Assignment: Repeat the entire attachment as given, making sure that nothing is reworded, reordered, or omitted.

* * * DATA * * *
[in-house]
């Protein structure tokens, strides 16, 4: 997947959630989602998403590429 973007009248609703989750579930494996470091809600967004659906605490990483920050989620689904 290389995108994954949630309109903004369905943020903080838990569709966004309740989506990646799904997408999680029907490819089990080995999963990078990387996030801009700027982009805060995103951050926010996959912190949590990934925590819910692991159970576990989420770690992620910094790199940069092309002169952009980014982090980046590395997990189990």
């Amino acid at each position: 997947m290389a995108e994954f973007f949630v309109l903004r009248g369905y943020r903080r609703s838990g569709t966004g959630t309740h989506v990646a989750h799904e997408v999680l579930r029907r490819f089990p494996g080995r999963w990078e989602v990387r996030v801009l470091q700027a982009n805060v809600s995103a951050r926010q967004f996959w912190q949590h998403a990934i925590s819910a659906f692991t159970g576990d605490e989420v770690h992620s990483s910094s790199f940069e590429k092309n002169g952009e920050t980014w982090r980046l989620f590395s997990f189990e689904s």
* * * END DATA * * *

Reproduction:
[in-house]
């Protein structure tokens, strides 16, 4: 997947959630989602998403590429 973007009248609703989750579930494996470091809600967004659906605490990483920050989620689904 290389995108994954949630309109903004369905943020903080838990569709966004309740989506990646799904997408999680029907490819089990080995999963990078990387996030801009700027982009805060995103951050926010996959912190949590990934925590819910692991159970576990989420770690992620910094790199940069092309002169952009980014982090980046590395997990189990």
């Amino acid at each position: 997947m290389a995108e994954f973007f949630v309109l903004r009248g369905y943020r903080r609703s838990g569709t966004g959630t309740h989506v990646a989750h799904e997408v999680l579930r029907r490819f089990p494996g080995r999963w990078e989602v990387r996030v801009l470091q700027a982009n805060v809600s995103a951050r926010q967004f996959w912190q949590h998403a990934i925590s819910a659906f692991t159970g576990d605490e989420v770690h992620s990483s910094s790199f940069e590429k092309n002169g952009e920050t980014w982090r980046l989620f590395s997990f189990e689904s």